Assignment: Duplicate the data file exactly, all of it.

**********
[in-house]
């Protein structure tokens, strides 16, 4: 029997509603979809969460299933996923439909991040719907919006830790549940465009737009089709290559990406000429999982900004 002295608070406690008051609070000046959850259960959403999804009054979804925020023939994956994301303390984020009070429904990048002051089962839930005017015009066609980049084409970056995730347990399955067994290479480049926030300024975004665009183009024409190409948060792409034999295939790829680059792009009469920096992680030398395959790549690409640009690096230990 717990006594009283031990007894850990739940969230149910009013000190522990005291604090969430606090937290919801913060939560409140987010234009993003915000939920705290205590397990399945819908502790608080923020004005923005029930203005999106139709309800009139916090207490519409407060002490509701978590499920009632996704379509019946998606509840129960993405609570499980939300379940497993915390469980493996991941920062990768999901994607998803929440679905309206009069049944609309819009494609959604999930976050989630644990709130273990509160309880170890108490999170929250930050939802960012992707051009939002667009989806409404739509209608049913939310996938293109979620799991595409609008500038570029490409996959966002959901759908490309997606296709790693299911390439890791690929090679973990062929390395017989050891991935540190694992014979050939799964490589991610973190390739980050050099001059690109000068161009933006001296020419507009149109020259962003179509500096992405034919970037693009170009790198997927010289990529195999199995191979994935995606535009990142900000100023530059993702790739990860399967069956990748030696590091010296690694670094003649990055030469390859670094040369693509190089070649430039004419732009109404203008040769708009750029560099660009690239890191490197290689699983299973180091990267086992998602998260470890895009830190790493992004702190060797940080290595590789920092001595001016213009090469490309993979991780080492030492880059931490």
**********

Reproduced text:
[in-house]
């Protein structure tokens, strides 16, 4: 029997509603979809969460299933996923439909991040719907919006830790549940465009737009089709290559990406000429999982900004 002295608070406690008051609070000046959850259960959403999804009054979804925020023939994956994301303390984020009070429904990048002051089962839930005017015009066609980049084409970056995730347990399955067994290479480049926030300024975004665009183009024409190409948060792409034999295939790829680059792009009469920096992680030398395959790549690409640009690096230990 717990006594009283031990007894850990739940969230149910009013000190522990005291604090969430606090937290919801913060939560409140987010234009993003915000939920705290205590397990399945819908502790608080923020004005923005029930203005999106139709309800009139916090207490519409407060002490509701978590499920009632996704379509019946998606509840129960993405609570499980939300379940497993915390469980493996991941920062990768999901994607998803929440679905309206009069049944609309819009494609959604999930976050989630644990709130273990509160309880170890108490999170929250930050939802960012992707051009939002667009989806409404739509209608049913939310996938293109979620799991595409609008500038570029490409996959966002959901759908490309997606296709790693299911390439890791690929090679973990062929390395017989050891991935540190694992014979050939799964490589991610973190390739980050050099001059690109000068161009933006001296020419507009149109020259962003179509500096992405034919970037693009170009790198997927010289990529195999199995191979994935995606535009990142900000100023530059993702790739990860399967069956990748030696590091010296690694670094003649990055030469390859670094040369693509190089070649430039004419732009109404203008040769708009750029560099660009690239890191490197290689699983299973180091990267086992998602998260470890895009830190790493992004702190060797940080290595590789920092001595001016213009090469490309993979991780080492030492880059931490």